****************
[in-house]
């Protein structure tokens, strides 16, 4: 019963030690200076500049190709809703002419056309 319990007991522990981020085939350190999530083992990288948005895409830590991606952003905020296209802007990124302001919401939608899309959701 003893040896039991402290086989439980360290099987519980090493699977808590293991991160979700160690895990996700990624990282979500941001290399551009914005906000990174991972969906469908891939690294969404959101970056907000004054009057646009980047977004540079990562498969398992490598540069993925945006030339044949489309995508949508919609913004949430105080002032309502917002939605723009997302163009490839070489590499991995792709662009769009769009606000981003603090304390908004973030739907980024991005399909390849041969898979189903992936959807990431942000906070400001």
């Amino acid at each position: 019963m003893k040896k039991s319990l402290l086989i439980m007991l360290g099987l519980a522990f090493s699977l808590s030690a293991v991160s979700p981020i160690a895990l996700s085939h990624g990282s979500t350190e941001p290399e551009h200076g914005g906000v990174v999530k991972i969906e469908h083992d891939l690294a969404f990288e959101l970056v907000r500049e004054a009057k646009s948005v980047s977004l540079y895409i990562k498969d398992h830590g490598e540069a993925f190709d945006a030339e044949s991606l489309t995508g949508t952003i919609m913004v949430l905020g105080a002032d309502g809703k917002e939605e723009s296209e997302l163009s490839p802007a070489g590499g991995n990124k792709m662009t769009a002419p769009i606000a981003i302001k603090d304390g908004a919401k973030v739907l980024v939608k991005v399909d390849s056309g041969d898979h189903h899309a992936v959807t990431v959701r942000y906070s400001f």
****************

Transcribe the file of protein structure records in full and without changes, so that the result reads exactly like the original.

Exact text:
[in-house]
């Protein structure tokens, strides 16, 4: 019963030690200076500049190709809703002419056309 319990007991522990981020085939350190999530083992990288948005895409830590991606952003905020296209802007990124302001919401939608899309959701 003893040896039991402290086989439980360290099987519980090493699977808590293991991160979700160690895990996700990624990282979500941001290399551009914005906000990174991972969906469908891939690294969404959101970056907000004054009057646009980047977004540079990562498969398992490598540069993925945006030339044949489309995508949508919609913004949430105080002032309502917002939605723009997302163009490839070489590499991995792709662009769009769009606000981003603090304390908004973030739907980024991005399909390849041969898979189903992936959807990431942000906070400001």
């Amino acid at each position: 019963m003893k040896k039991s319990l402290l086989i439980m007991l360290g099987l519980a522990f090493s699977l808590s030690a293991v991160s979700p981020i160690a895990l996700s085939h990624g990282s979500t350190e941001p290399e551009h200076g914005g906000v990174v999530k991972i969906e469908h083992d891939l690294a969404f990288e959101l970056v907000r500049e004054a009057k646009s948005v980047s977004l540079y895409i990562k498969d398992h830590g490598e540069a993925f190709d945006a030339e044949s991606l489309t995508g949508t952003i919609m913004v949430l905020g105080a002032d309502g809703k917002e939605e723009s296209e997302l163009s490839p802007a070489g590499g991995n990124k792709m662009t769009a002419p769009i606000a981003i302001k603090d304390g908004a919401k973030v739907l980024v939608k991005v399909d390849s056309g041969d898979h189903h899309a992936v959807t990431v959701r942000y906070s400001f």